In this part we explore some interesting concepts and theories as noted below :-
1) “Bureaucracy is neither good nor bad, it just “is”
2) “Gandhi-The Führer ”
3) “Nine out of ten politicians are nothing but vain windbags”
Weber’s essay “Bureaucracy” is primarily understood for its description of the hierarchical “top-down” nature of bureaucracy where “the rule” rather than humanity drives action, squeezing the soul of anyone consigned to managing (and being managed) by the bureaucracy.Indeed, this description is so well known that it is frequently described as “Weberian bureaucracy.”
According to some who study “caring bureaucracies,” there is a “choice” between the crueler and more control-oriented administrators who manage particular schools and social welfare agencies and other institutions that seek to provide “caring services” to a particular clientele. Typically, “workarounds” that favor the caring instincts of those delivering services (e.g., social workers, nurses, teachers, etc.) are recommended.
But this misses Weber’s main point—he did not advocate for a particular type of bureaucracy; rather, he sought to develop “bureaucracy” as a term describing the modern corporation and government that underlies modern social organization.
As with much of Weber’s sociology, bureaucracy is neither good nor bad, it just “is,” and it exists as an enduring influence on modern life. In this respect, the bureaucracy is more like the weather than an ideology that can be reformed.
Weber’s point is to understand the nature of the bureaucratic phenomenon, not reform it. The “problem” for the modern world is that bureaucracies cannot care or feel. This is because they get their efficiencies from the rationalization emerging from the Gesellschaft, which are by definition devoid of an emotional capacity to care.
For Weber, this is the point, which he makes clear in both “Bureaucracy” and “Politics as Vocation.” Hierarchical bureaucracies are modern society, and any attempt to deny this fact is to deny the nature of modern society itself.
We are sure that Weber would “rage against the machine” and attempt to re-enchant a disenchanted world in his political life; indeed, this rage is implicit to his writings. But as an academic, he would also view such rage as being about as effective as campaigning against hurricanes—it is all beside the point.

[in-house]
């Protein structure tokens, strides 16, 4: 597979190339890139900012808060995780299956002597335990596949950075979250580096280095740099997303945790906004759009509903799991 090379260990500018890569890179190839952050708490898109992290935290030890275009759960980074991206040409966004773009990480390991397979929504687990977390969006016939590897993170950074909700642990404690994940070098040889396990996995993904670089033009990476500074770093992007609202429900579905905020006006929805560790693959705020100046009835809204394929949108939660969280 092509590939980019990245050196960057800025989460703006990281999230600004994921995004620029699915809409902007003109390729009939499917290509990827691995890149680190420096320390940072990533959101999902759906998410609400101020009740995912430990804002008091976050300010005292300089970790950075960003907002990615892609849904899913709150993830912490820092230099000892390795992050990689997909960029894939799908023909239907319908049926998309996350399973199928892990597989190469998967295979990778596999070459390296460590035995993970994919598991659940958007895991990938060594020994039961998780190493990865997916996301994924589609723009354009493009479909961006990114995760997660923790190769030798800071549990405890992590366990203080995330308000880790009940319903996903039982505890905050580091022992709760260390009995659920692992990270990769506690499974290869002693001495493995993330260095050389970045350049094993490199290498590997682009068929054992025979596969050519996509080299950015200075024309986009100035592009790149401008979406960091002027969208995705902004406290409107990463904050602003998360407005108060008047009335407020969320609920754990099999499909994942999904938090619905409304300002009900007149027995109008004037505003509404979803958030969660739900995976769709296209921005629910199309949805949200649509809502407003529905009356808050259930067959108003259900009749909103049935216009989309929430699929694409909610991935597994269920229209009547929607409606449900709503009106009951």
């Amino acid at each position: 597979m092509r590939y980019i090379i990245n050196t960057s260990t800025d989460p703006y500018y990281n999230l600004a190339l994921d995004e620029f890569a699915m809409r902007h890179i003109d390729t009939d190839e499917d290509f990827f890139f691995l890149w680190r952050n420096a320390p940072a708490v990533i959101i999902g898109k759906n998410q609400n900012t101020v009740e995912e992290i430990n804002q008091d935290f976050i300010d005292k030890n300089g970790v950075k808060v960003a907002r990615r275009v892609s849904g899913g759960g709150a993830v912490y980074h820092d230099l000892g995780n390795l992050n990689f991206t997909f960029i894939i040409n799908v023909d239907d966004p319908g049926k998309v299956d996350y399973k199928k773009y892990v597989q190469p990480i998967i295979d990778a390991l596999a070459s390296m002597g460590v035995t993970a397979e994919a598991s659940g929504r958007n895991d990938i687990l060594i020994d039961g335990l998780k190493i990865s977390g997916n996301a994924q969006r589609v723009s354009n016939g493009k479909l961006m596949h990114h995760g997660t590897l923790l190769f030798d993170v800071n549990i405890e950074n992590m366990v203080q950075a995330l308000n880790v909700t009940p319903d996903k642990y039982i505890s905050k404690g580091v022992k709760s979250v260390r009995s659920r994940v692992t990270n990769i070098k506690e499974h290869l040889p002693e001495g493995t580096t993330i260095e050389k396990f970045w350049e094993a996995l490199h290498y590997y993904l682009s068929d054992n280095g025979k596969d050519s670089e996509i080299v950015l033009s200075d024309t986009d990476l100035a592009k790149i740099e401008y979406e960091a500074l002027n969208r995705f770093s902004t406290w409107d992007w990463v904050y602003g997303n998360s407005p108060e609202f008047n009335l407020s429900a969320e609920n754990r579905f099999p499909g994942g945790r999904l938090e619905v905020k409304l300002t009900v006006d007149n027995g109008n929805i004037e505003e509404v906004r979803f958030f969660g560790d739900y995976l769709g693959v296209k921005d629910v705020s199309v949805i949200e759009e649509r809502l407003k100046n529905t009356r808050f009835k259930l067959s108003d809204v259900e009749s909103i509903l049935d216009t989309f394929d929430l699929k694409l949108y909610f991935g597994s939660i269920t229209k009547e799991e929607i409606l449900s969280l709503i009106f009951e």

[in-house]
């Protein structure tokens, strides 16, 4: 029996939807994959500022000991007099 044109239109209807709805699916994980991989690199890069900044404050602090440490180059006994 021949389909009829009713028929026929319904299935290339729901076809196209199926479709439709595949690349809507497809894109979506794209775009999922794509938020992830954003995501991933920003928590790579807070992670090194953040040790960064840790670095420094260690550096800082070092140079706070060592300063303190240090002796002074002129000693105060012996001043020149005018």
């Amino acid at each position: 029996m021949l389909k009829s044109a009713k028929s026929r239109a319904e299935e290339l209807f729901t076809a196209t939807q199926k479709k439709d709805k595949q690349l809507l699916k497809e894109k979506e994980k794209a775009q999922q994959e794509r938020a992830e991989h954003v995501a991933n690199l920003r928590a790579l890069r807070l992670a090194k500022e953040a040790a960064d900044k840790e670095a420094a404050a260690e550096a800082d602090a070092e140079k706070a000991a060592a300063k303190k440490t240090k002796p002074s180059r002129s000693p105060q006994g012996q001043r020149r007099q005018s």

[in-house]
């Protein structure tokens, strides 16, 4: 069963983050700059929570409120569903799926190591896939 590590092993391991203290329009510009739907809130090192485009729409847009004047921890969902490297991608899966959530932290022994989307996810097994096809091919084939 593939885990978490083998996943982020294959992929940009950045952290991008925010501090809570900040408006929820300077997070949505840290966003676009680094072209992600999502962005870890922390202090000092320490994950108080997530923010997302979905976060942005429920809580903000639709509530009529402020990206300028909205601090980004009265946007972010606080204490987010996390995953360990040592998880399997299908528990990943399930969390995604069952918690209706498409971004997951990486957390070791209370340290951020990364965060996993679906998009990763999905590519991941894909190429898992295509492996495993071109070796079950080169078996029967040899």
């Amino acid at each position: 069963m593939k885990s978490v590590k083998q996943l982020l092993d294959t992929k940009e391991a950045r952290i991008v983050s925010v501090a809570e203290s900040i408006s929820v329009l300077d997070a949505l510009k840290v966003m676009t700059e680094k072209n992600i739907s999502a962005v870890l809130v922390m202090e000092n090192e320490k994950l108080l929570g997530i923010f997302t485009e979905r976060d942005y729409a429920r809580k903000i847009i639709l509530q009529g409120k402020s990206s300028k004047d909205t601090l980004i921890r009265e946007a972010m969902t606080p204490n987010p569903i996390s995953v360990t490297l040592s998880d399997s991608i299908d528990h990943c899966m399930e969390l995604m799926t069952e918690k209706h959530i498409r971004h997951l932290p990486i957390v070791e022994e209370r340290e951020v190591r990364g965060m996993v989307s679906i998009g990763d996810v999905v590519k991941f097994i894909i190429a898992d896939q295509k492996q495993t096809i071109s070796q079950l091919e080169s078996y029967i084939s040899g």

Weber’s point is that in bureaucracies, process trumps task; if process did not trump task, you would not have a modern organization.Such rationalization means that the “judging machine” (rationalized law) dominates the process, rather than the good of the individuals enmeshed in the bureaucracy or an abstract sense of justice.
Procedure, files, hierarchy, and rules drive decision making, not a disembodied abstract assessment of each case in pursuit of an abstract sense of justice or fairness dreamt of in modern politics or university classes in public and business administration. Given Weber’s definition of bureaucracy, wishing for a “caring” bureaucracy is a fool’s errand; it is like wishing away the laws of gravity.
Weber points to a way out of this conundrum though—but it is a hazardous and potentially catastrophic “solution.” The way to step beyond the oppressive nature of rationalized bureaucratic rule and its efficient mindless “judging machine” is through a leader who transcends the machine’s apparatus through emotional appeal and unique personal powers.
Transcending bureaucratic rationalization, Weber believes, is possible only via a strong leader—a Führer —who can command loyalty by appealing to values from the unrationalized Gemeinschaft, which by definition is outside the bureaucratic system.
Charismatic leadership is inherently embedded in both emotion and an individual personality (i.e., conditions that are the opposite of the rationalized forces found within any bureaucracy and modern Gesellschaft society as a whole).
Weber, writing in the late 1910s, cited Napoleon and Jesus Christ as exemplars of charismatic Führer-figures, though obviously the two used their charismatic power in very different ways.
Leadership by Weber’s definition comes in many forms; Führer figures are in fact only one such form, albeit an extreme one. Weber also describes bureaucratic “leaders” and includes leaders, chiefs, bosses, parliamentary leaders, etc.